Japan: Everything but Godzilla

We moved onto Japan where we got a rainbow shaved ice, drizzled with sweet milk ($5.79). I had never seen a shaved ice with condensed milk on it before until the we were in the South. It is surprisingly good (tasting, probably not good for you). Japan also had nice outdoor seating areas with shade and a koi pond. Super ambiance to enjoy this treat.

Morocco: ♪How Bazaar, How Bazaar

We walked checked out Morocco and tried some cookies ($5). We got the kataifi (similar to baklava in taste) and marble koulouria (butter chocolate twist cookie). The kataifi was the favorite.

French Toast

France, known for delicious desserts and laminated breads didn’t disappoint. They had a cute ice cream store called L’Artisan Des Glaces. We tried the seasonal macaroon ice cream sandwich (when we went it was raspberry with vanilla ice cream, $5) and the Croque Glace (Brioche Ice Cream sandwich, $7.50). For the brioche sandwich, we chose peanut butter ice cream and raspberry sauce. They cut a brioche bun in half, swirl on sauce (chocolate, caramel, or raspberry) and a scoop of ice cream, place it in a grill that looks like a circular waffle maker, and heat it for a few seconds. The process was so interesting we grabbed a quick video.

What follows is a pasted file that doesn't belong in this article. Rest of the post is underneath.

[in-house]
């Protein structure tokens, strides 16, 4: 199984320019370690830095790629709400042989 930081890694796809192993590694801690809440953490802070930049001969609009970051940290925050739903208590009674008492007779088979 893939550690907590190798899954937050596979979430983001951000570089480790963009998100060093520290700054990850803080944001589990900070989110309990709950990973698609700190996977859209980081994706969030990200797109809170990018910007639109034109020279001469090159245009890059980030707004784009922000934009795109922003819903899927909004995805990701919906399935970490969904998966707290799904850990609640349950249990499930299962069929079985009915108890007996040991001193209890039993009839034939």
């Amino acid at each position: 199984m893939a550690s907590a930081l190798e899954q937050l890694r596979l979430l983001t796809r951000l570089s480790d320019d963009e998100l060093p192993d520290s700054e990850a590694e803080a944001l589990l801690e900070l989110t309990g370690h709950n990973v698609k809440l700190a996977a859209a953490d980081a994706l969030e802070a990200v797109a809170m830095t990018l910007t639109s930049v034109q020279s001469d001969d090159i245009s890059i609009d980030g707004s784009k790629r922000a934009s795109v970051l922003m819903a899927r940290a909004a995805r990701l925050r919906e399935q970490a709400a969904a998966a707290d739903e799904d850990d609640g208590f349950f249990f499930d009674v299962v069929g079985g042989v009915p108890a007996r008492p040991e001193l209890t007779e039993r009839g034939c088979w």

The ice cream was delicious, but I don’t know that I would get the brioche sandwich again. Note: Will was delighted with the Macaroon sandwich, but he loves Macaroons, so this wasn’t too surprising. We also stopped at the bakery and picked up a baguette ($3.10), plain croissant ($2.90), and an almond croissant (almond and chocolate filling, $4.75).

Canada: Eh – What you talking aboot?

After we watched the show in Canada, we stopped at a booth to pick up some traditional poutine ($7.50). Poutine is french fries with cheese curds and gravy. I am not normally a gravy person, but poutine is delicious and there are a lot of varieties. Although it was good the curds were a little squeaky.

On our way out of the park, we stopped at one of the shops hoping to find some postcards specific to Epcot. We didn’t have any luck, but Nick did get to get a pressed penny. ($1. Remember when they used to be $0.51?)

~Ben & Sarah

Posted in: Animal Sightings, Exploring Florida, Hiking, Museums & Tours, School, Sightseeing

Fort Zachary Taylor State Park (Key West, Florida): Swimming and Cannons

We went to Fort Zachary Taylor State Park to enjoy the beach. The park does charge admission ($6 per car of 2-8 people, plus a $0.50 charge for each person, so it was $8 for the 4 of us).

The beach parking lot was an easy walk to the restrooms and beach area. The water was gorgeous with its various shades of blues. The sun was shining and it was a great morning. There was sand towards the water, but a lot of the beach was rockier than we expected. Key West does have a coral reef which protects the island from having bigger waves, which probably also keeps it from getting a lot of fine sand. The water was also a little cold, even though the temperatures had been in the upper 80’s!